The problem is, he isn’t really a man, is he? He is actually Viola dressed as a man. There are clear implications of physical attraction, but it wasn’t like she fell in love immediately upon seeing Cesario’s face. It isn’t until Cesario is snarky and not the typical suitor that she decides he is worth the trouble. In other words, it is his mind that she falls for, not his looks. 

And it’s not as though Viola could disguise her mind. She goes off script, showing her true nature, and that is what Olivia finds attractive. This begs the question: did Olivia really fall in love with a woman? 

What does it mean to love another person? Is it the “person” you love, or their physical attributes, or both? These are important considerations when contextualizing Twelfth Night within our modern gender/sexuality discourse. It’s impossible to know whether or not Olivia would have loved Viola as herself, or if it would be a more platonic love. However, we can examine how these characters can serve as reflections of the struggles many today are facing.

For example, a few years back I had lunch with my cousin. She was letting me know that she is currently dating a woman. This was a surprise, but I was thrilled she had found someone she loved. As we talked, she said something that has stuck with me and kept coming to mind as I thought about this post. She said that she wasn’t sure if she was only attracted to women. To her, it was more about the person than the biological sex.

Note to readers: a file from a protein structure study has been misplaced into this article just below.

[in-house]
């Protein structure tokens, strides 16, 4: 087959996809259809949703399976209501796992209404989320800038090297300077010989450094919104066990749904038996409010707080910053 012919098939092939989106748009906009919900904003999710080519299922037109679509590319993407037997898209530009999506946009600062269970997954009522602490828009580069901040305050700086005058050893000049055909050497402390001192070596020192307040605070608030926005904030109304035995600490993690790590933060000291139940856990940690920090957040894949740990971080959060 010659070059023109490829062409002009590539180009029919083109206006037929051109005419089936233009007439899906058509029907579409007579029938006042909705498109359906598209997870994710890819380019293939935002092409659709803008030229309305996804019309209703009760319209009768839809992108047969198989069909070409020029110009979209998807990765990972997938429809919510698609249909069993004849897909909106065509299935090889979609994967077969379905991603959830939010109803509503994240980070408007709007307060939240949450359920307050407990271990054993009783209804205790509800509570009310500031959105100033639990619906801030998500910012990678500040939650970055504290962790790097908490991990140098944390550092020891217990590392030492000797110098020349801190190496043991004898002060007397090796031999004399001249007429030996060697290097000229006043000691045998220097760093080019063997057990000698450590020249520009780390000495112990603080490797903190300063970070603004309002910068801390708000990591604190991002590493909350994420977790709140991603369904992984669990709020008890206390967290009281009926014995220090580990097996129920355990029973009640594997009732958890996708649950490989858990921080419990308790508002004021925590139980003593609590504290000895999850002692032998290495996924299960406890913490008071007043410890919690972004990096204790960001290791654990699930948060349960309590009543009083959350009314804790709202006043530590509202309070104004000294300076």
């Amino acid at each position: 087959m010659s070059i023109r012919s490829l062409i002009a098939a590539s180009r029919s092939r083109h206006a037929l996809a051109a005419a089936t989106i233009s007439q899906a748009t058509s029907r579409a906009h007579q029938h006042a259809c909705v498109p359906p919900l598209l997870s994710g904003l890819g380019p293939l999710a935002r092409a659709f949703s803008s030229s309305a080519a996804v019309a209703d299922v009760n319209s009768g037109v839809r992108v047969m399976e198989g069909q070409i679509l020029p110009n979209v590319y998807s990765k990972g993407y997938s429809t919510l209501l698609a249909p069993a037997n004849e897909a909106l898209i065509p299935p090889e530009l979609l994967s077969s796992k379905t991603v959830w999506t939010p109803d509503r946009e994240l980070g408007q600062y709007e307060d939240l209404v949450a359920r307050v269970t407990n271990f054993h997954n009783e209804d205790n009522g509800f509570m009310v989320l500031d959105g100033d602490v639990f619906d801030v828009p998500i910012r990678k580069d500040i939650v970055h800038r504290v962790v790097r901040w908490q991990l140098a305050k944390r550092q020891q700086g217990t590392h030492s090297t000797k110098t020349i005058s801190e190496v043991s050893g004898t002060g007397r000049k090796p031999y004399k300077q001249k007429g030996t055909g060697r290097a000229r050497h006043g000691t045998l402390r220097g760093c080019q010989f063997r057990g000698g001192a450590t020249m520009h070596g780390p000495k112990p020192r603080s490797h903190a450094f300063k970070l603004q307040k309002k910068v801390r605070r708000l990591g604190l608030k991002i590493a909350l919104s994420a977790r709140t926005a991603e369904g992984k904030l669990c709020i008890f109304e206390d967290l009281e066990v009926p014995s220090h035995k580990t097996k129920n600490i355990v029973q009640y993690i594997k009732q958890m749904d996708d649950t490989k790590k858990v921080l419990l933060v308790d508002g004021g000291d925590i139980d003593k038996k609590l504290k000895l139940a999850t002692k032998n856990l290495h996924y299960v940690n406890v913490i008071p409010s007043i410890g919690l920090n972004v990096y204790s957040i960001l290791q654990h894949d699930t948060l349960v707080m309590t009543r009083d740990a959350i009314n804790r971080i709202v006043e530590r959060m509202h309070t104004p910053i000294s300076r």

I have thought about this a lot as I consider the relationship between Olivia and Viola. Olivia falls in love with Viola’s mind. Perhaps she falls more quickly because she thinks that Viola is Cesario. It is expected that she will love a man, but she doesn’t want to. That is until she meets the right man. A man whose personality is one she can imagine spending forever with. Problem is, that personality is Viola’s, a woman’s. 

Olivia’s love for Viola gives us one look into love outside of man and woman, but let’s get a little more complicated.

Orsino loves Viola (Cesario)

In all of the stage productions I have seen, when Orsino and Cesario sit together listening to music, they almost kiss. This would indicate to me that this is not a particularly groundbreaking staging of the scene. It is meant to help build the love story between Viola and Orsino while giving us a chuckle because it’s so, so awkward. 

But let’s consider the situation from Orsino’s point of view. Here is this young eunuch that came out of nowhere and quickly become his closest confidant. They clearly have spent a lot of time talking and getting to know each other. They have become very close. The two “men” have become intimate on every level except physical.

(C) Cincinnati Shakespeare Company